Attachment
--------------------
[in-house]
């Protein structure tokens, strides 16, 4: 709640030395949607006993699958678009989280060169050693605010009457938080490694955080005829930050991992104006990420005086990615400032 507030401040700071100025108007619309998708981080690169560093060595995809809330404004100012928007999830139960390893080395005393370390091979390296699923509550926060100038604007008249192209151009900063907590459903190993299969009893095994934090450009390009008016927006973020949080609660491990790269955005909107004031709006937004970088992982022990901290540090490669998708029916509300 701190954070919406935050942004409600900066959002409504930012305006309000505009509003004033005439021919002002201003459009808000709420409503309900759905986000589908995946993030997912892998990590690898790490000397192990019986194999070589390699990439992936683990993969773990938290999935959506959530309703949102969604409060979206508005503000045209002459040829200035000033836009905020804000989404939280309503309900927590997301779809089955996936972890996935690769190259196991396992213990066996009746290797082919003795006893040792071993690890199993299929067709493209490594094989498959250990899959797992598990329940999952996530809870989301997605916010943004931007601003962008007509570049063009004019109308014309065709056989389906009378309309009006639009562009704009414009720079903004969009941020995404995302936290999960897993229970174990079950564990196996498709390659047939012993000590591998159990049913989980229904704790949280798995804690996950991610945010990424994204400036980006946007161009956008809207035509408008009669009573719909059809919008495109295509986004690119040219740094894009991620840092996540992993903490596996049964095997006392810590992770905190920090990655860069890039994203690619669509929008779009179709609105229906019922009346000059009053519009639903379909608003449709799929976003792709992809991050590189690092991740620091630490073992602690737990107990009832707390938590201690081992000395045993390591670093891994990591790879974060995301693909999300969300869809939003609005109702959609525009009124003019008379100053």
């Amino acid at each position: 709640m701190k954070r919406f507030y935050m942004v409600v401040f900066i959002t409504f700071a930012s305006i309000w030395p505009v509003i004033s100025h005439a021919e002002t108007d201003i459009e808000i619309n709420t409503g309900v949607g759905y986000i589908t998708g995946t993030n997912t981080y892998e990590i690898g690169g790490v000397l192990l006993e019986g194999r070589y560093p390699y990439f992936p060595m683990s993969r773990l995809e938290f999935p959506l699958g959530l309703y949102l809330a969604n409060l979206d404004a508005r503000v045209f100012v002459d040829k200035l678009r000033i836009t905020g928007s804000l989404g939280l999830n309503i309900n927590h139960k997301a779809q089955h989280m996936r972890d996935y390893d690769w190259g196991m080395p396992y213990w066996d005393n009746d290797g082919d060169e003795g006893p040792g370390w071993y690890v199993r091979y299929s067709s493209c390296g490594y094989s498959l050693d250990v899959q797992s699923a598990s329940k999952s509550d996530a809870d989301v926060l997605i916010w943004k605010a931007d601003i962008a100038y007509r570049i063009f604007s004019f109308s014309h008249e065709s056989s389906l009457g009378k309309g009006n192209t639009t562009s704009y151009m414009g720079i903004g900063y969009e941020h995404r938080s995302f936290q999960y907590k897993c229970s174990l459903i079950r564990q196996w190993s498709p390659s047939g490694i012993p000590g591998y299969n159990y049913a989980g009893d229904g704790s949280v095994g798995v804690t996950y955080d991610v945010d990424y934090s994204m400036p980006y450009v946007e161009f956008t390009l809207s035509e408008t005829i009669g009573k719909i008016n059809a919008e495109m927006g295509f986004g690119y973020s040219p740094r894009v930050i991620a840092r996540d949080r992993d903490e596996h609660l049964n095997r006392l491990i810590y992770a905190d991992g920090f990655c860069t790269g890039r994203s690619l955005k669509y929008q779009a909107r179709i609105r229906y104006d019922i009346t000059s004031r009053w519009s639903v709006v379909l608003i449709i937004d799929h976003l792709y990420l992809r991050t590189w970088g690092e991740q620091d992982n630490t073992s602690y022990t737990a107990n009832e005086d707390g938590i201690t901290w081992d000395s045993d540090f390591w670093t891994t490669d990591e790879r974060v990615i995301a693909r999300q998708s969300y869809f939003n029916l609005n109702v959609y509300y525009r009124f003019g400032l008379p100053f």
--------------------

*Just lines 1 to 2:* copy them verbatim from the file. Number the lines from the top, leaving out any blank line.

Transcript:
[in-house]
């Protein structure tokens, strides 16, 4: 709640030395949607006993699958678009989280060169050693605010009457938080490694955080005829930050991992104006990420005086990615400032 507030401040700071100025108007619309998708981080690169560093060595995809809330404004100012928007999830139960390893080395005393370390091979390296699923509550926060100038604007008249192209151009900063907590459903190993299969009893095994934090450009390009008016927006973020949080609660491990790269955005909107004031709006937004970088992982022990901290540090490669998708029916509300 701190954070919406935050942004409600900066959002409504930012305006309000505009509003004033005439021919002002201003459009808000709420409503309900759905986000589908995946993030997912892998990590690898790490000397192990019986194999070589390699990439992936683990993969773990938290999935959506959530309703949102969604409060979206508005503000045209002459040829200035000033836009905020804000989404939280309503309900927590997301779809089955996936972890996935690769190259196991396992213990066996009746290797082919003795006893040792071993690890199993299929067709493209490594094989498959250990899959797992598990329940999952996530809870989301997605916010943004931007601003962008007509570049063009004019109308014309065709056989389906009378309309009006639009562009704009414009720079903004969009941020995404995302936290999960897993229970174990079950564990196996498709390659047939012993000590591998159990049913989980229904704790949280798995804690996950991610945010990424994204400036980006946007161009956008809207035509408008009669009573719909059809919008495109295509986004690119040219740094894009991620840092996540992993903490596996049964095997006392810590992770905190920090990655860069890039994203690619669509929008779009179709609105229906019922009346000059009053519009639903379909608003449709799929976003792709992809991050590189690092991740620091630490073992602690737990107990009832707390938590201690081992000395045993390591670093891994990591790879974060995301693909999300969300869809939003609005109702959609525009009124003019008379100053």